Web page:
Mention the appellation Westsiders to those who know well the self-proclaimed entertainment capital of the world, and heads nod in knowing acknowledgement: Yes, those who reside in Los Angeles, west of La Cienega Boulevard, are, indeed, a peculiar people. Similarly, the Pet Shop Boys, an English pop duo, scored a 2000 hit by describing the affinities of London’s distinctive “West End girls and Eastern boys.”
But when it comes to residents of a slice of Manhattan, denizens of the Lower East Side or Loisaidas, is that a sort of generic geographical descriptor en Espanol, or is it a name of a group of people, say, a band, that can be trademark protected by a “urban bachata” duo hailing from the neighborhood? And, more key, if a film mentions Loisaidas repeatedly, including in its title, is that a trademark infringement?
No, a federal judge in New York decided recently, dismissing a lawsuit against Kanye West, Damon Dash, and various corporate entities associated with Dash. The court found that Loisaidas, the film series by West and Dash, has artistic relevance and is protected by the First Amendment.
In 2015, musician Michael Medina sued for trademark infringment, then amended his complaint twice. His most recent suit asserted that West and Dash infringed Medina’s Loisaidas trademark, which he obtained for his band name in 2011, and, in 2012, for recordings and music videos.
West and Dash, meantime, had created a work of eight film clips, each between four and 12 minutes long, and the entirety named Loisaidas. The film clips, said U.S. District Judge Katherine B. Forrest, describe a “violent turf war for control of the Lower East Side’s drug business. Portions of the clips, most frequently an opening montage and closing credits, are set to rap music.” The term Loisaidas, the judge said, is “spoken or appears a handful of times; it is almost always obviously used as the name of a place, rather than as the name of group of people.”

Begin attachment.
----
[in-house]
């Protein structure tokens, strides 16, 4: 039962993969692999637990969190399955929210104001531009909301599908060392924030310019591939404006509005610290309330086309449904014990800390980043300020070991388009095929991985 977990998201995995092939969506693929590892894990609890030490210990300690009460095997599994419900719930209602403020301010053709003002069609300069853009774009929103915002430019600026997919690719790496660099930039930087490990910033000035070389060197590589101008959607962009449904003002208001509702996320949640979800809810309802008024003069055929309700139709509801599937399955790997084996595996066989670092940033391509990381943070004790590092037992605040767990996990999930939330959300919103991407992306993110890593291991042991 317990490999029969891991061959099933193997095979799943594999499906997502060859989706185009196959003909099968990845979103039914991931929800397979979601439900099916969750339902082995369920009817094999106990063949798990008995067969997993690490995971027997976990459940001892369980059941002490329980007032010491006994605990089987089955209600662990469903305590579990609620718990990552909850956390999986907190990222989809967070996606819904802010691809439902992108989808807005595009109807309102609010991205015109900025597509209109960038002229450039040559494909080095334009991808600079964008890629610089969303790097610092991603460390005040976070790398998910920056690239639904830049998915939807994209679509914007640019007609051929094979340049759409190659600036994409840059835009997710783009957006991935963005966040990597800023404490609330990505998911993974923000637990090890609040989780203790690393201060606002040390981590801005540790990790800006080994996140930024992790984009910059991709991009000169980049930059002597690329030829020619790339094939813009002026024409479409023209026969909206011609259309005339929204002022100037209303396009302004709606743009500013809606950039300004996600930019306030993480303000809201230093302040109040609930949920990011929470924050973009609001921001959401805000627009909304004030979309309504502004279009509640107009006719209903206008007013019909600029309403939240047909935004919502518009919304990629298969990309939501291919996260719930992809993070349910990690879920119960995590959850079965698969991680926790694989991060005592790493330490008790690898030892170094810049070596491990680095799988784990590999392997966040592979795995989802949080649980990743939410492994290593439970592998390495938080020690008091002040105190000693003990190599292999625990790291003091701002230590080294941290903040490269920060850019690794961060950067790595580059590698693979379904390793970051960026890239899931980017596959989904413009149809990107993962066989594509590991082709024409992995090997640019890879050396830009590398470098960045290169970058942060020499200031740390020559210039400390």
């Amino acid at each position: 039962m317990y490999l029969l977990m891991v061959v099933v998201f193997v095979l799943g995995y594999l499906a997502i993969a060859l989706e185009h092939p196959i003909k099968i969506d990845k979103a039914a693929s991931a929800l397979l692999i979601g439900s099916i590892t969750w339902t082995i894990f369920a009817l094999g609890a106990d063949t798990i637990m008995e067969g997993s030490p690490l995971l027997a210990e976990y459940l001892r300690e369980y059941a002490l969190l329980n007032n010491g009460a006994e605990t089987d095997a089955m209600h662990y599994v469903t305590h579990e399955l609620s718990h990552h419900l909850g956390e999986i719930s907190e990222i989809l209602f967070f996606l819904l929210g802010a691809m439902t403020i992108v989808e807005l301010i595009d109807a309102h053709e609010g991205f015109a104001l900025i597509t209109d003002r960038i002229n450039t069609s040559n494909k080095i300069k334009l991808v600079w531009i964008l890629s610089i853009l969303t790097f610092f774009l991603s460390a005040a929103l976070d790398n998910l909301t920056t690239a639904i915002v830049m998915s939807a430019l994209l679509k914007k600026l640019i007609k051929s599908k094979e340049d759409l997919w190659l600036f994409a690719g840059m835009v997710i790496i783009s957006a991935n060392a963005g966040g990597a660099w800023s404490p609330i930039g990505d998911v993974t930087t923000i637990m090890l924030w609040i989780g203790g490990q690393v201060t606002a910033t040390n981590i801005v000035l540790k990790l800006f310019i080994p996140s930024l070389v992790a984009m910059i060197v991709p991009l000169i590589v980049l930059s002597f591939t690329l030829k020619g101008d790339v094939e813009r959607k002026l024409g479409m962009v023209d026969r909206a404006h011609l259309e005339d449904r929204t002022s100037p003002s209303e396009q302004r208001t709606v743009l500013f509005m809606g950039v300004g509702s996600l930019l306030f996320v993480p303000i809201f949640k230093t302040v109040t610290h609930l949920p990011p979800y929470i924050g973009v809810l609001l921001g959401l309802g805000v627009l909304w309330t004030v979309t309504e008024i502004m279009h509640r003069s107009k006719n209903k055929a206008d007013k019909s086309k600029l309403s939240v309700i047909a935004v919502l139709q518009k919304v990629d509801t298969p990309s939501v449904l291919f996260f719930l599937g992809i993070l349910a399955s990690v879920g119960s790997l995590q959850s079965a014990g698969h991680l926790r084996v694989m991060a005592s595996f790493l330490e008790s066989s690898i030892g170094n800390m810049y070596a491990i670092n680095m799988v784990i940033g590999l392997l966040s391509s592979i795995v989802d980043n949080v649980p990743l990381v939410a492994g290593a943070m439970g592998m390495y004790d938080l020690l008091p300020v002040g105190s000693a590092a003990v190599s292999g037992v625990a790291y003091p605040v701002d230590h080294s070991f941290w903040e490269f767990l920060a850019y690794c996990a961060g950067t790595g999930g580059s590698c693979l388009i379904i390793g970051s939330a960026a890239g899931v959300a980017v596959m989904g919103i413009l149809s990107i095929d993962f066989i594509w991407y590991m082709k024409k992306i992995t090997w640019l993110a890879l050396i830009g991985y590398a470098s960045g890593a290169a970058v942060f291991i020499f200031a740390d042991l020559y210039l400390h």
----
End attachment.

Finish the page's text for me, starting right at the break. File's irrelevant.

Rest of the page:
That meant that the court had to apply to this artistic work the standards set out in Rogers v. Grimaldi and Twin Peaks Prods. Inc. v. Publ’ns Int’l. Ltd., prompting two key questions: Did this title have significance to the work itself, and did the title create a likelihood of confusion? The judge said the title was apt for a film describing criminal conduct in a specific section of Manhattan; because the film never mentions the bachada musicians or a musical group, the use of Loisaidas was unlikely to create confusion detrimental to the mark holders.
Forrest also warned that the court could not support an over-reach that would curb First Amendment-protected artistic expression in a film, just because the mark-holder sought to protect the name Loisaidas. Courts have “prevented attempts by well-known brands and individuals, such as Barbie, Rin Tin Tin, and Ginger Rogers . . . to quash artistic works with titles and directly incorporate the protected mark,” the judge said. Medina, she said, is entitled to protection of his mark, “but not by staking his claim to a pre-existing term and then attempting to remove all expressive, non-explicitly-misleading used from public circulation.”